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What Have We Learned – Reaches and Bargains

Each season, fantasy owners reach for players they like. I’m not talking about taking a guy a few picks early because they like him, or because they have a feeling he’ll break out. I’m talking about taking a guy a few rounds early because they bought into the hype.

There’s no denying that the NFL has some exciting guys at the top of fantasy draft boards. But Adrian Peterson, Jamaal Charles and Aaron Rodgers are few and far between. The key is to take the dynamic, sure thing guys first, then some solid, but safe choices, and gamble only when needed. Gambling throughout the draft will inevitably leave you with one or two guys who came through for you, but ultimately a team that flops. It’s all about getting proper value.

The players listed below are all fantastic options, but only at the right price:


Felix Jones, RB, Dallas.

Jones finally has the feature back role all to himself. And when healthy and given an opportunity, he’s been very good. And he may blow up this year, putting up Top 10 fantasy running back numbers. But I’d prefer to see him do it once or twice before buying in completely. I’ve seen him go as high as the second round in drafts, which is way too early for an unproven guy. I’d rather take Frank Gore or Darren McFadden, or take a Top 5 receiver. If he can be had in the fourth round, I’m thinking about it.

Jahvid Best, RB, Detroit.

Best is an electrifying runner. He plays for an up-and-coming team, with a strong-armed quarterback, and enough receiving options to keep defenders out of the box. But he’s also got a checkered injury history, and his size leaves him at risk. Much like the aforementioned Jones, Best is being taken as high as the late second or early third round, among more proven guys. And like Jones, if he’s there in the fourth round, I’ll pounce.

Ryan Mathews, RB, San Diego.

The Chargers put a lot of stock in Mathews last year, and were ultimately disappointed. Nagging injuries and spotty performances plagued him all season. It wasn’t until Week 17 last year, when many fantasy leagues had already crowned a champion, that Mathews displayed what made him a first-round pick in the 2010 NFL draft. But it clearly wasn’t enough to take over the job completely, and fantasy sleeper Mike Tolbert, who served many fantasy owners well last year, will continue to share the workload and get goal line work. I can’t see taking Mathews in the third round, but if available in the sixth round, I’m putting him on my list.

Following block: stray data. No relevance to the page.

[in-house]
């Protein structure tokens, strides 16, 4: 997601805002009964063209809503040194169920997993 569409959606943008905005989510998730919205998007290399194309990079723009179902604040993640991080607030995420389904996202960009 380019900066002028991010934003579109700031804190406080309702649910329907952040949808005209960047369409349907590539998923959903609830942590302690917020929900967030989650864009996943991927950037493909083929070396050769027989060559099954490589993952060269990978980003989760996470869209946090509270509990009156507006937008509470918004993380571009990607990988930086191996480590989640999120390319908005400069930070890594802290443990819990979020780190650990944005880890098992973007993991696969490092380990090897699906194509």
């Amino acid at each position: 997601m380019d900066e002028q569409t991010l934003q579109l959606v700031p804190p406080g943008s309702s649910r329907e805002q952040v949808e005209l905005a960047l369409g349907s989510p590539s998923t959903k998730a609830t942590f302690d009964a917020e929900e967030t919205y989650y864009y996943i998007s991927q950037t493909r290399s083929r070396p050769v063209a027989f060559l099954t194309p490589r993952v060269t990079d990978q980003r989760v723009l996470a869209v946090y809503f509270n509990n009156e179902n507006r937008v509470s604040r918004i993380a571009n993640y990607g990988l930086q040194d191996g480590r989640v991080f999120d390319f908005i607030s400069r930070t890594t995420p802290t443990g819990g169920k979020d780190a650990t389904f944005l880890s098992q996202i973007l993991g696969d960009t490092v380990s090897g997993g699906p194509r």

Julio Jones, WR, Atlanta.

Speaking of reaches, the Falcons traded their No. 27, 59 and 124 picks in this past year’s draft plus their first- and fourth-round picks in next year’s draft in order to get Jones. This means they are obviously high on him, and will want a near-term return on their investment. But at the same time, he’s a rookie wideout who needs to master an NFL playbook, adjust to the speed of the NFL game, and then actually execute on the field. I think he’ll be a solid guy, especially in the second half of the season. But some owners are selecting him in the fifth round of drafts, which is about four rounds too early for me, especially considering that Percy Harvin, Kenny Britt and Malcom Floyd are going around the same time.

Jimmy Graham, TE,
New Orleans.

I think Graham is in for a big season. He clearly has the confidence of Drew Brees. He’s getting looks in the red zone. He may even lead the team in targets. But pump the brakes. Don’t take him in the sixth round, with more proven guys still available. But I really don’t have an issue with taking him a round or two early on a hunch.


Philip Rivers, QB, San Diego.

If you’ve been waiting for him to be mentioned among the fantasy elite, wait no longer. He’s been performing at a high level for a few seasons now, but hasn’t yet cracked the Peyton Manning/Tom Brady level. In my opinion, he’s now above them. I rank Rivers as the third quarterback, behind only Aaron Rodgers and Michael Vick, who I’m tempted to put him ahead of. He threw a ton last year, and will do so again this year. And he’ll actually have reasonable weapons this year.

Marques Colston, WR, New Orleans.

For some reason, Colston is falling on draft day. Catch him. He’s the WR1 on a high-powered offense. He’s a big target in the red zone. Regardless of scoring format, he’s a fourth-round talent going as late as the sixth round.

Peyton Manning, QB, Indianapolis.

Manning is coming off neck surgery, and has yet to really participate in training camp. He’ll still play. His streak of consecutive starts notwithstanding, he’s too much of a competitor not to suit up. It would eat him alive to see Kerry Collins or Curtis Painter or anyone else under center. It’s also worth noting that the last time he missed training camp, he went on to win the league’s MVP award. If he slips past his third round value, take him.

Kenny Britt, WR, Tennessee.

Kerry Collins is gone. Vince Young is gone. Chris Johnson has signed. Matt Hasselbeck is under center. Britt’s nearly 100 percent recovered from his hamstring woes. The NFL has decided not to suspend him for his offseason antics. All of these are good things for Britt. He’s going as late as the seventh round, two rounds late in my opinion. This is a good thing for you.

Santana Moss, WR, Washington.

Moss is coming off a fantastic season, in which he hauled in 93 passes for 1,115 yards and six scores. He’ll be working out of the slot this season, which usually means more targets. While his quarterback situation is less than exciting, both John Beck and Rex Grossman clearly like throwing to him. That kind of production is available in the 10th round.

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